Vision for vision: translating ideas into practice
How can social entrepreneurs support the lives of millions? Watch our #KAPTalks with Dr. Andrew Bastawrous to find out.
More from the speaker
The Kapuscinski talk was given by eye surgeon and social entrepreneur, Dr. Andrew Bastawrous. He shared his journey from surgeon to public health practitioner, then founder of the social enterprise Peek Vision which has a mission to bring vision and eye health to everyone.
The event was moderated by Mario Calderini, Professor at Politecnico di Milano School of Management, Director of Tiresia, Research Centre for Impact Finance and Innovation, and current member of the Italian government’s Task Force on Social Impact Investment.
The event started with welcome messages by the moderator prof. Mario Calderini, by Emilio Paolucci (director of the ASP), Gabriella Fesus (EC, DG Development and International Cooperation) and Jan Szczycinski (UNDP). After welcomes, two pre-recorded videos by Andrew Bastawrous were played. In these videos, he explained that his motivations for first becoming an eye-doctor and then establishing Peek Vision, was a sense of injustice for the many people in poor countries who are blind or have poor vision due to diseases that we already know how to cure or prevent.
Children with poor sight may look lazy and appear as though they do not pay attention at school. They grow up believing all these things while the reality is that the world they see is out of clarity. Andrew revealed that he himself grew up with very short eyesight and received his first pair of glasses when he was about 12. This changed his world and from this experience he understood that clear vision corresponds to many opportunities, such as education and ability to socialize.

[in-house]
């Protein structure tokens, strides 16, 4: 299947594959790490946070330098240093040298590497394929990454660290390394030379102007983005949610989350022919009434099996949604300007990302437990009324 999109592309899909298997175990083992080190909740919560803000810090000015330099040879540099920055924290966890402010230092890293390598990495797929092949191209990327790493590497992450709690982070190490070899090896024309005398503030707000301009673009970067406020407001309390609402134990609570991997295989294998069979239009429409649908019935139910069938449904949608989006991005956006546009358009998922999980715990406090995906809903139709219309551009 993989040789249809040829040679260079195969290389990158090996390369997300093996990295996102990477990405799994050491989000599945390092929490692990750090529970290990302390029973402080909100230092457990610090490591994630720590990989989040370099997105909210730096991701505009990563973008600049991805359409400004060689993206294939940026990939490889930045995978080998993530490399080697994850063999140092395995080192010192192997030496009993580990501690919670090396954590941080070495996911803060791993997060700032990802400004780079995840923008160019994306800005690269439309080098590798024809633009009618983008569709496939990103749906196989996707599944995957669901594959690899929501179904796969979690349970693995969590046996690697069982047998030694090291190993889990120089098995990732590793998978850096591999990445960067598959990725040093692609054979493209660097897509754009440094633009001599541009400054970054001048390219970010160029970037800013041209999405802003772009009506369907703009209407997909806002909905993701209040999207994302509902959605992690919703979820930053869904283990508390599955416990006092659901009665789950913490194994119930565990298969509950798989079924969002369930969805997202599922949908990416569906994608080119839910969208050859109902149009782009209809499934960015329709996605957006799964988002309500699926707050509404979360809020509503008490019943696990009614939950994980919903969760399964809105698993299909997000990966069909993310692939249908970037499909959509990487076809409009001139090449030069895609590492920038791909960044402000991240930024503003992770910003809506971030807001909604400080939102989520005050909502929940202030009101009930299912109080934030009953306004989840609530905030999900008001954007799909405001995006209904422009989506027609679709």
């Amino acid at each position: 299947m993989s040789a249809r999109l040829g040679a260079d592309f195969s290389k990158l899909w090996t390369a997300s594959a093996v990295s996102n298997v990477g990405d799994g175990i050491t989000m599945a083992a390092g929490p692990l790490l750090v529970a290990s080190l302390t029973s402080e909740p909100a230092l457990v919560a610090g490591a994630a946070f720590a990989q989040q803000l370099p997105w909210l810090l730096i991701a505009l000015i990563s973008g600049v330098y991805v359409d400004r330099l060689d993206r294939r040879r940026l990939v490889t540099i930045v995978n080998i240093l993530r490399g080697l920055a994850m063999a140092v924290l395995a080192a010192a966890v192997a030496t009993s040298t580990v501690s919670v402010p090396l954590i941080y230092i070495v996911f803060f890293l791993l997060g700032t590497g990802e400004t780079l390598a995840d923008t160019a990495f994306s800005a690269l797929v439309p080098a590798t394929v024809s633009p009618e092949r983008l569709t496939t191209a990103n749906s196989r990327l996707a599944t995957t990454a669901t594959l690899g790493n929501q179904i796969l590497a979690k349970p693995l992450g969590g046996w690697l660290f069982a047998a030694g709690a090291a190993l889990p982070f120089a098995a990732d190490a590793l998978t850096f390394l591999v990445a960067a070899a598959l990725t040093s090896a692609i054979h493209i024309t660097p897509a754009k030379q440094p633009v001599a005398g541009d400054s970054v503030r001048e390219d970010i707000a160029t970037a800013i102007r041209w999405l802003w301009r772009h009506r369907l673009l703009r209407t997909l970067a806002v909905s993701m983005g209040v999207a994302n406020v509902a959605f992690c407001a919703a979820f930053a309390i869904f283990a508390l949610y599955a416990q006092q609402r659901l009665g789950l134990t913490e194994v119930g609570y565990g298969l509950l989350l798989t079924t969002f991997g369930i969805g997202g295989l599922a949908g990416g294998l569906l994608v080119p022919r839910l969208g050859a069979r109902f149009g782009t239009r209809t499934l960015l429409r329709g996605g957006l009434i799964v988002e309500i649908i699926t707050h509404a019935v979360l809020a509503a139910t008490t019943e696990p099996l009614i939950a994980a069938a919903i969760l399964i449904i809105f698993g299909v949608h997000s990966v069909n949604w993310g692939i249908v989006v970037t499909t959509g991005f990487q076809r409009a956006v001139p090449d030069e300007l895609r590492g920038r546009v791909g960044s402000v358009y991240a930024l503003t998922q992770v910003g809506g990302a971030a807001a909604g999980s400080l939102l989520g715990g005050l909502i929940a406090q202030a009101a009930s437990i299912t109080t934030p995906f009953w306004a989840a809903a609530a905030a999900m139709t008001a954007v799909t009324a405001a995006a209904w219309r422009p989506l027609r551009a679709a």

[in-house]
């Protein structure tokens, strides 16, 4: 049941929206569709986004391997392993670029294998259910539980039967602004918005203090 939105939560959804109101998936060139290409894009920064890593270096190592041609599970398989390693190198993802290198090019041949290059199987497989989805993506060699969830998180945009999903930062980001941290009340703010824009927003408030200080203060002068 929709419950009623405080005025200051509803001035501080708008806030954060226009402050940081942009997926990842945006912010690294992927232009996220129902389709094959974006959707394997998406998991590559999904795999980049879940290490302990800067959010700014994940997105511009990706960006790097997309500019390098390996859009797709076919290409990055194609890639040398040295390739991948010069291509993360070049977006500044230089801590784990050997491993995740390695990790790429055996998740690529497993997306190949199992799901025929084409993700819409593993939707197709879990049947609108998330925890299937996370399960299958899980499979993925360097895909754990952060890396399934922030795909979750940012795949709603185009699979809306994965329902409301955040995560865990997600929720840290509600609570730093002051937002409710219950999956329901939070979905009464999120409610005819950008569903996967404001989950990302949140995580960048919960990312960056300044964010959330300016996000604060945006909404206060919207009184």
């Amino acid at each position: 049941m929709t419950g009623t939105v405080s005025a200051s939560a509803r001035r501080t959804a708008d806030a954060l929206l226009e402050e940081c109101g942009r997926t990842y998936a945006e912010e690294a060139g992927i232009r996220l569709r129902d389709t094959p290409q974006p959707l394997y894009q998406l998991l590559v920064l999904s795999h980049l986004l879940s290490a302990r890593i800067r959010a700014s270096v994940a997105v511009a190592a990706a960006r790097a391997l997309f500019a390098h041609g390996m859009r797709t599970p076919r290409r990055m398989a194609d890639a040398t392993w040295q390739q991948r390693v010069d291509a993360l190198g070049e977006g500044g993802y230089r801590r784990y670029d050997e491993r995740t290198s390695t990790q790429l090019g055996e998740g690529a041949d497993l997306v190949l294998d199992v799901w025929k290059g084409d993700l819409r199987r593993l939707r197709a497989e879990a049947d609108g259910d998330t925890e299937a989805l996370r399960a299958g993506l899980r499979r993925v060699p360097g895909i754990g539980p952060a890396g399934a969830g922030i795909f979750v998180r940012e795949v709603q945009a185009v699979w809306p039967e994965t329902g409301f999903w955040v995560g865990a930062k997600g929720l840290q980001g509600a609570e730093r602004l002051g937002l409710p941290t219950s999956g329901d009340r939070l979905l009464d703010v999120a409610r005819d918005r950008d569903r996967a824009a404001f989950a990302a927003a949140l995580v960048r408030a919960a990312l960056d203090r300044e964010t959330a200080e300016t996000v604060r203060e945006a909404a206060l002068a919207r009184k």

In 2012 he moved with his family to Kenya, where, similar to other developing countries, most of the resources for eye care were in the big towns and cities, while most patients who needed them lived in rural areas. An option would have been to take the eye care equipment to communities. However, such equipment were sensitive, heavy, costly and needed about 15 people to be moved to the communities. Communities also suffered scarcity of electricity, therefore, that option had poor feasibility.
Andrew’s entrepreneurial idea was to recreate the tests done in the clinic on a smartphone and to simplify the process so that a rather complex test could be delivered anywhere to anyone, with the results shared with specialists who then decide whether to treat the patient or not.
This novel approach was initially tested at schools, where teachers were trained to do vision testing on children to pre-identify those with low vision. For every child identified as having a vision problem, a text message was sent to parents and to head teachers with instructions on what to do next. This approach allowed capillary screening without increasing the load on already overburdened hospitals and nurses.
The system was initially tested on 21,000 children who were screened by only 25 teachers in 9 days. 900 of them were found to be visually impaired. The program was then scaled up to cover the whole county. 160,000 more children were screened and treated if they had a problem. Today, the program is being extended to other parts of Kenya and to countries such as Botswana and India.
As he concluded the lecture, Andrew stressed that an important part of the program implementation was understanding why some patients who needed treatment exited the program without being treated. Thankfully, this information could be got through data collection and smartphone technology and it helped program planners and implementers make appropriate decisions locally.
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